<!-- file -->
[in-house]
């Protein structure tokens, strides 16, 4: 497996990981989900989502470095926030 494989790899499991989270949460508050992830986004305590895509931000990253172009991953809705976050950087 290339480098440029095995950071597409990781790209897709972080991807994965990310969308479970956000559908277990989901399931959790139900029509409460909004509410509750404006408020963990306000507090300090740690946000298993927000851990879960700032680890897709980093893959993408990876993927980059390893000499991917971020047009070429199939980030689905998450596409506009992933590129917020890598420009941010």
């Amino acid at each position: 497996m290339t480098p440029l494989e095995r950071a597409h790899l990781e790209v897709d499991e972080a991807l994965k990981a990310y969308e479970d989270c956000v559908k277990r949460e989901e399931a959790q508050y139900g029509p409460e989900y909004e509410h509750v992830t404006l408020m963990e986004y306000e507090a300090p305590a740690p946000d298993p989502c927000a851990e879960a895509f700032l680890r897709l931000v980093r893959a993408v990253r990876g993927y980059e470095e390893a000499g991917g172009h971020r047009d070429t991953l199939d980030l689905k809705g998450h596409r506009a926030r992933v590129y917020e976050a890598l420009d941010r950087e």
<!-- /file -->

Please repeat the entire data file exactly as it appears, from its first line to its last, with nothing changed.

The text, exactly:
[in-house]
């Protein structure tokens, strides 16, 4: 497996990981989900989502470095926030 494989790899499991989270949460508050992830986004305590895509931000990253172009991953809705976050950087 290339480098440029095995950071597409990781790209897709972080991807994965990310969308479970956000559908277990989901399931959790139900029509409460909004509410509750404006408020963990306000507090300090740690946000298993927000851990879960700032680890897709980093893959993408990876993927980059390893000499991917971020047009070429199939980030689905998450596409506009992933590129917020890598420009941010």
């Amino acid at each position: 497996m290339t480098p440029l494989e095995r950071a597409h790899l990781e790209v897709d499991e972080a991807l994965k990981a990310y969308e479970d989270c956000v559908k277990r949460e989901e399931a959790q508050y139900g029509p409460e989900y909004e509410h509750v992830t404006l408020m963990e986004y306000e507090a300090p305590a740690p946000d298993p989502c927000a851990e879960a895509f700032l680890r897709l931000v980093r893959a993408v990253r990876g993927y980059e470095e390893a000499g991917g172009h971020r047009d070429t991953l199939d980030l689905k809705g998450h596409r506009a926030r992933v590129y917020e976050a890598l420009d941010r950087e």